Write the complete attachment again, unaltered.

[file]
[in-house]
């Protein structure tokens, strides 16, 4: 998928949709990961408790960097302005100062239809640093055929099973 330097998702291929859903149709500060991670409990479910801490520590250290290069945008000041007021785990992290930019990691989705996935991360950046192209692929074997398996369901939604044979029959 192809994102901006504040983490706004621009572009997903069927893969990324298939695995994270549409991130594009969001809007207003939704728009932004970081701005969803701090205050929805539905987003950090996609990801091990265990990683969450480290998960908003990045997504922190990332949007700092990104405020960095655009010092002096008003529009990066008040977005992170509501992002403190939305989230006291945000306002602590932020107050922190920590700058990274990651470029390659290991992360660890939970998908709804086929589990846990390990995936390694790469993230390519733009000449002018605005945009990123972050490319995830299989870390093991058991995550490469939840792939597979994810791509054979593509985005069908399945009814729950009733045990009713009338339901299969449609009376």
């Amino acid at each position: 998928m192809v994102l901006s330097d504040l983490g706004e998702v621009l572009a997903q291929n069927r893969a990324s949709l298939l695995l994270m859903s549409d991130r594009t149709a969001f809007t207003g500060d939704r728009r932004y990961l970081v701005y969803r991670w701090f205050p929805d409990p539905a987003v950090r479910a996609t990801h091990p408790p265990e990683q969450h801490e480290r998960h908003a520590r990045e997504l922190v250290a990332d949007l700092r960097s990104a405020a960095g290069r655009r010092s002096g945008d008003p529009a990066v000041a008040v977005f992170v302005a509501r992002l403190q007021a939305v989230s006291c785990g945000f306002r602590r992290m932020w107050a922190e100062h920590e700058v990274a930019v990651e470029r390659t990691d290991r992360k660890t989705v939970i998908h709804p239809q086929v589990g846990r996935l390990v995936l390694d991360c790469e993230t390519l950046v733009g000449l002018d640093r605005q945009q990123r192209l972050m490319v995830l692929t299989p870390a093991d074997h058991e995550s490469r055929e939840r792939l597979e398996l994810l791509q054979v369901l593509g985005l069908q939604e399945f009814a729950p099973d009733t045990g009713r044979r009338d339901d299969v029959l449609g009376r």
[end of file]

[in-house]
């Protein structure tokens, strides 16, 4: 998928949709990961408790960097302005100062239809640093055929099973 330097998702291929859903149709500060991670409990479910801490520590250290290069945008000041007021785990992290930019990691989705996935991360950046192209692929074997398996369901939604044979029959 192809994102901006504040983490706004621009572009997903069927893969990324298939695995994270549409991130594009969001809007207003939704728009932004970081701005969803701090205050929805539905987003950090996609990801091990265990990683969450480290998960908003990045997504922190990332949007700092990104405020960095655009010092002096008003529009990066008040977005992170509501992002403190939305989230006291945000306002602590932020107050922190920590700058990274990651470029390659290991992360660890939970998908709804086929589990846990390990995936390694790469993230390519733009000449002018605005945009990123972050490319995830299989870390093991058991995550490469939840792939597979994810791509054979593509985005069908399945009814729950009733045990009713009338339901299969449609009376």
């Amino acid at each position: 998928m192809v994102l901006s330097d504040l983490g706004e998702v621009l572009a997903q291929n069927r893969a990324s949709l298939l695995l994270m859903s549409d991130r594009t149709a969001f809007t207003g500060d939704r728009r932004y990961l970081v701005y969803r991670w701090f205050p929805d409990p539905a987003v950090r479910a996609t990801h091990p408790p265990e990683q969450h801490e480290r998960h908003a520590r990045e997504l922190v250290a990332d949007l700092r960097s990104a405020a960095g290069r655009r010092s002096g945008d008003p529009a990066v000041a008040v977005f992170v302005a509501r992002l403190q007021a939305v989230s006291c785990g945000f306002r602590r992290m932020w107050a922190e100062h920590e700058v990274a930019v990651e470029r390659t990691d290991r992360k660890t989705v939970i998908h709804p239809q086929v589990g846990r996935l390990v995936l390694d991360c790469e993230t390519l950046v733009g000449l002018d640093r605005q945009q990123r192209l972050m490319v995830l692929t299989p870390a093991d074997h058991e995550s490469r055929e939840r792939l597979e398996l994810l791509q054979v369901l593509g985005l069908q939604e399945f009814a729950p099973d009733t045990g009713r044979r009338d339901d299969v029959l449609g009376r």